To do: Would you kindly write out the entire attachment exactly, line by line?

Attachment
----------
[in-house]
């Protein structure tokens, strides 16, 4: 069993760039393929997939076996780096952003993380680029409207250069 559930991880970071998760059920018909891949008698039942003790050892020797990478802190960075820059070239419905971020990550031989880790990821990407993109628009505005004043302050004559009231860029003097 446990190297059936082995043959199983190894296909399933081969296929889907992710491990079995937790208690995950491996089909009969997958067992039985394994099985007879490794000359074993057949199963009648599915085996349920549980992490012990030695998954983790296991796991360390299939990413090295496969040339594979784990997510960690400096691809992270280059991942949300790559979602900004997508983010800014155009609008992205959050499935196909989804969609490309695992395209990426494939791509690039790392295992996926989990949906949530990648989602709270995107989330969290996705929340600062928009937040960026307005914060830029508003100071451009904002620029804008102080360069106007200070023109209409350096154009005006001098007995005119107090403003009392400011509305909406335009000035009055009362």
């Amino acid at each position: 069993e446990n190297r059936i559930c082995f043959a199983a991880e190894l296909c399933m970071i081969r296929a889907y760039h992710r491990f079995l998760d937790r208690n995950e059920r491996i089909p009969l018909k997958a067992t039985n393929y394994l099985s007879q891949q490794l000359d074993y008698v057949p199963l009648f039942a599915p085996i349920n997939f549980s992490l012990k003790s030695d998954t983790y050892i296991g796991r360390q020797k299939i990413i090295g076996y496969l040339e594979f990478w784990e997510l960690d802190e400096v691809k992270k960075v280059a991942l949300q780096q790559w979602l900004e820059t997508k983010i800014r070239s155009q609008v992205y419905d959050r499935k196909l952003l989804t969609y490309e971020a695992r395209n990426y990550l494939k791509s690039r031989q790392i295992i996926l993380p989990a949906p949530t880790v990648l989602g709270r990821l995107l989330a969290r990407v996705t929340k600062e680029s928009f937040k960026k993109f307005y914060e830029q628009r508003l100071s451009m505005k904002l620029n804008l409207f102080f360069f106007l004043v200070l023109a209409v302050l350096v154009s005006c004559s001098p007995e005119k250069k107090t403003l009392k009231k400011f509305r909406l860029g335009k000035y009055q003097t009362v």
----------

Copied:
[in-house]
């Protein structure tokens, strides 16, 4: 069993760039393929997939076996780096952003993380680029409207250069 559930991880970071998760059920018909891949008698039942003790050892020797990478802190960075820059070239419905971020990550031989880790990821990407993109628009505005004043302050004559009231860029003097 446990190297059936082995043959199983190894296909399933081969296929889907992710491990079995937790208690995950491996089909009969997958067992039985394994099985007879490794000359074993057949199963009648599915085996349920549980992490012990030695998954983790296991796991360390299939990413090295496969040339594979784990997510960690400096691809992270280059991942949300790559979602900004997508983010800014155009609008992205959050499935196909989804969609490309695992395209990426494939791509690039790392295992996926989990949906949530990648989602709270995107989330969290996705929340600062928009937040960026307005914060830029508003100071451009904002620029804008102080360069106007200070023109209409350096154009005006001098007995005119107090403003009392400011509305909406335009000035009055009362």
């Amino acid at each position: 069993e446990n190297r059936i559930c082995f043959a199983a991880e190894l296909c399933m970071i081969r296929a889907y760039h992710r491990f079995l998760d937790r208690n995950e059920r491996i089909p009969l018909k997958a067992t039985n393929y394994l099985s007879q891949q490794l000359d074993y008698v057949p199963l009648f039942a599915p085996i349920n997939f549980s992490l012990k003790s030695d998954t983790y050892i296991g796991r360390q020797k299939i990413i090295g076996y496969l040339e594979f990478w784990e997510l960690d802190e400096v691809k992270k960075v280059a991942l949300q780096q790559w979602l900004e820059t997508k983010i800014r070239s155009q609008v992205y419905d959050r499935k196909l952003l989804t969609y490309e971020a695992r395209n990426y990550l494939k791509s690039r031989q790392i295992i996926l993380p989990a949906p949530t880790v990648l989602g709270r990821l995107l989330a969290r990407v996705t929340k600062e680029s928009f937040k960026k993109f307005y914060e830029q628009r508003l100071s451009m505005k904002l620029n804008l409207f102080f360069f106007l004043v200070l023109a209409v302050l350096v154009s005006c004559s001098p007995e005119k250069k107090t403003l009392k009231k400011f509305r909406l860029g335009k000035y009055q003097t009362v």